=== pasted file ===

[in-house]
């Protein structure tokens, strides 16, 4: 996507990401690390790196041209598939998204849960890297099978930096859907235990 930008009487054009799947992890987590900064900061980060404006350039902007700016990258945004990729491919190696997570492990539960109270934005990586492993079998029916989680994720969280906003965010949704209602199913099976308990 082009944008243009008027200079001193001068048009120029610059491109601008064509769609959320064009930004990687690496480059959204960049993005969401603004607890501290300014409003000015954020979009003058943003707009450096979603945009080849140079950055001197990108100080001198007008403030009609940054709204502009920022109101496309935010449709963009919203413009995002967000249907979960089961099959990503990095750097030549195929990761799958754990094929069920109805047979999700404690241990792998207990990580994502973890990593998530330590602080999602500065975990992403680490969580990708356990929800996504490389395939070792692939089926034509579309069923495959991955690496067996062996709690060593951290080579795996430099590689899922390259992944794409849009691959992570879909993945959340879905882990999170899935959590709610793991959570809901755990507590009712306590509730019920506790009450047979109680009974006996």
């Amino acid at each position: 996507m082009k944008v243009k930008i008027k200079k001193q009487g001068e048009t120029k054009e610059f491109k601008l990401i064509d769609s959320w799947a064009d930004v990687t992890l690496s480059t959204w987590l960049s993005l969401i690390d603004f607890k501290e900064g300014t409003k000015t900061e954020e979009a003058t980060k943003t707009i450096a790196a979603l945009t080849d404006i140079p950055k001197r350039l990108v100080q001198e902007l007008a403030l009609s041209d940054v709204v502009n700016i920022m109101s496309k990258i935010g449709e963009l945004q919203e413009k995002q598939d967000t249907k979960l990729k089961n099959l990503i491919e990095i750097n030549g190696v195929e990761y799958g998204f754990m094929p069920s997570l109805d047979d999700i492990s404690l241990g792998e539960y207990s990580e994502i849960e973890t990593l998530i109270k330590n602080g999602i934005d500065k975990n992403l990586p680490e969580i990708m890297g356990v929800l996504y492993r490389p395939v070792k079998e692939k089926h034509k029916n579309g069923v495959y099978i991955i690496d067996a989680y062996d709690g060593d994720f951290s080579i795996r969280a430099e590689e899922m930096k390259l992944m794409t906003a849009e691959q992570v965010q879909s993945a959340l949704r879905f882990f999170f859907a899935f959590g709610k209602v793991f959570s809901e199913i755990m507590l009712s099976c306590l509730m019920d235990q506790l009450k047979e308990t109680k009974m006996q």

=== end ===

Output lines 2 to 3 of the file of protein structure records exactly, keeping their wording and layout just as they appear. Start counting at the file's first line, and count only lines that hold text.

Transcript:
């Protein structure tokens, strides 16, 4: 996507990401690390790196041209598939998204849960890297099978930096859907235990 930008009487054009799947992890987590900064900061980060404006350039902007700016990258945004990729491919190696997570492990539960109270934005990586492993079998029916989680994720969280906003965010949704209602199913099976308990 082009944008243009008027200079001193001068048009120029610059491109601008064509769609959320064009930004990687690496480059959204960049993005969401603004607890501290300014409003000015954020979009003058943003707009450096979603945009080849140079950055001197990108100080001198007008403030009609940054709204502009920022109101496309935010449709963009919203413009995002967000249907979960089961099959990503990095750097030549195929990761799958754990094929069920109805047979999700404690241990792998207990990580994502973890990593998530330590602080999602500065975990992403680490969580990708356990929800996504490389395939070792692939089926034509579309069923495959991955690496067996062996709690060593951290080579795996430099590689899922390259992944794409849009691959992570879909993945959340879905882990999170899935959590709610793991959570809901755990507590009712306590509730019920506790009450047979109680009974006996």
């Amino acid at each position: 996507m082009k944008v243009k930008i008027k200079k001193q009487g001068e048009t120029k054009e610059f491109k601008l990401i064509d769609s959320w799947a064009d930004v990687t992890l690496s480059t959204w987590l960049s993005l969401i690390d603004f607890k501290e900064g300014t409003k000015t900061e954020e979009a003058t980060k943003t707009i450096a790196a979603l945009t080849d404006i140079p950055k001197r350039l990108v100080q001198e902007l007008a403030l009609s041209d940054v709204v502009n700016i920022m109101s496309k990258i935010g449709e963009l945004q919203e413009k995002q598939d967000t249907k979960l990729k089961n099959l990503i491919e990095i750097n030549g190696v195929e990761y799958g998204f754990m094929p069920s997570l109805d047979d999700i492990s404690l241990g792998e539960y207990s990580e994502i849960e973890t990593l998530i109270k330590n602080g999602i934005d500065k975990n992403l990586p680490e969580i990708m890297g356990v929800l996504y492993r490389p395939v070792k079998e692939k089926h034509k029916n579309g069923v495959y099978i991955i690496d067996a989680y062996d709690g060593d994720f951290s080579i795996r969280a430099e590689e899922m930096k390259l992944m794409t906003a849009e691959q992570v965010q879909s993945a959340l949704r879905f882990f999170f859907a899935f959590g709610k209602v793991f959570s809901e199913i755990m507590l009712s099976c306590l509730m019920d235990q506790l009450k047979e308990t109680k009974m006996q």